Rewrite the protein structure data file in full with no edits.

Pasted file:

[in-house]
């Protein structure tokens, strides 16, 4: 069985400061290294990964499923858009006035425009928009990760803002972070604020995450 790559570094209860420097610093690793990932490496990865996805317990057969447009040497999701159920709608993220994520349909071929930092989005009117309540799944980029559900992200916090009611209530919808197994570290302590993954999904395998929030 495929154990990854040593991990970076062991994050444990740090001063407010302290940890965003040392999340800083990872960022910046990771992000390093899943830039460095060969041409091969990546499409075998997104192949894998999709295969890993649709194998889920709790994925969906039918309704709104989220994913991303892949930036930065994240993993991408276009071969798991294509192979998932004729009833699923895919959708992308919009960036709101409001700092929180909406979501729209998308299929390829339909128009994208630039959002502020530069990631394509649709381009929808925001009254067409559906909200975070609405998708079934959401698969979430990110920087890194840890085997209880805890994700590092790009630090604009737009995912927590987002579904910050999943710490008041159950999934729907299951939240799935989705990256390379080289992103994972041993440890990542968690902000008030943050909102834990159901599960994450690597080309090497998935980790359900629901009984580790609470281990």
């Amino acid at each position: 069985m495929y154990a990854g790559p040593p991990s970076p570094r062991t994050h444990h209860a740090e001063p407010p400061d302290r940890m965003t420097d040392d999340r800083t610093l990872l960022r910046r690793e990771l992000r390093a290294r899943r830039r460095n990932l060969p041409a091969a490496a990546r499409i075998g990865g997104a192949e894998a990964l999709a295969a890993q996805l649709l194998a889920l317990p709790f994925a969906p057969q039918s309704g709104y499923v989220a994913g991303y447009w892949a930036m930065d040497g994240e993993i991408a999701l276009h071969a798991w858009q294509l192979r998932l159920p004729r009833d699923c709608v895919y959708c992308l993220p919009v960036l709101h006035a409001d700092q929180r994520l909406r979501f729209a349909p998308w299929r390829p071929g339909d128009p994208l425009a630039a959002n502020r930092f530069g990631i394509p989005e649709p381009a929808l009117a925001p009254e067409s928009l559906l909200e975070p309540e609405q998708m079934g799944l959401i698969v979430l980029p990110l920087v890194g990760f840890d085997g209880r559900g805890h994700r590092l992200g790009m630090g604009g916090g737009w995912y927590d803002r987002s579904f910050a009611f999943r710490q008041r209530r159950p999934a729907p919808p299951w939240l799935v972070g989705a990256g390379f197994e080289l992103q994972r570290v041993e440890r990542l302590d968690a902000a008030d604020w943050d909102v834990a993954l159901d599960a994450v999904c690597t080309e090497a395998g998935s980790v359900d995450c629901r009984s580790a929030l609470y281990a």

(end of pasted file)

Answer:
[in-house]
């Protein structure tokens, strides 16, 4: 069985400061290294990964499923858009006035425009928009990760803002972070604020995450 790559570094209860420097610093690793990932490496990865996805317990057969447009040497999701159920709608993220994520349909071929930092989005009117309540799944980029559900992200916090009611209530919808197994570290302590993954999904395998929030 495929154990990854040593991990970076062991994050444990740090001063407010302290940890965003040392999340800083990872960022910046990771992000390093899943830039460095060969041409091969990546499409075998997104192949894998999709295969890993649709194998889920709790994925969906039918309704709104989220994913991303892949930036930065994240993993991408276009071969798991294509192979998932004729009833699923895919959708992308919009960036709101409001700092929180909406979501729209998308299929390829339909128009994208630039959002502020530069990631394509649709381009929808925001009254067409559906909200975070609405998708079934959401698969979430990110920087890194840890085997209880805890994700590092790009630090604009737009995912927590987002579904910050999943710490008041159950999934729907299951939240799935989705990256390379080289992103994972041993440890990542968690902000008030943050909102834990159901599960994450690597080309090497998935980790359900629901009984580790609470281990």
């Amino acid at each position: 069985m495929y154990a990854g790559p040593p991990s970076p570094r062991t994050h444990h209860a740090e001063p407010p400061d302290r940890m965003t420097d040392d999340r800083t610093l990872l960022r910046r690793e990771l992000r390093a290294r899943r830039r460095n990932l060969p041409a091969a490496a990546r499409i075998g990865g997104a192949e894998a990964l999709a295969a890993q996805l649709l194998a889920l317990p709790f994925a969906p057969q039918s309704g709104y499923v989220a994913g991303y447009w892949a930036m930065d040497g994240e993993i991408a999701l276009h071969a798991w858009q294509l192979r998932l159920p004729r009833d699923c709608v895919y959708c992308l993220p919009v960036l709101h006035a409001d700092q929180r994520l909406r979501f729209a349909p998308w299929r390829p071929g339909d128009p994208l425009a630039a959002n502020r930092f530069g990631i394509p989005e649709p381009a929808l009117a925001p009254e067409s928009l559906l909200e975070p309540e609405q998708m079934g799944l959401i698969v979430l980029p990110l920087v890194g990760f840890d085997g209880r559900g805890h994700r590092l992200g790009m630090g604009g916090g737009w995912y927590d803002r987002s579904f910050a009611f999943r710490q008041r209530r159950p999934a729907p919808p299951w939240l799935v972070g989705a990256g390379f197994e080289l992103q994972r570290v041993e440890r990542l302590d968690a902000a008030d604020w943050d909102v834990a993954l159901d599960a994450v999904c690597t080309e090497a395998g998935s980790v359900d995450c629901r009984s580790a929030l609470y281990a």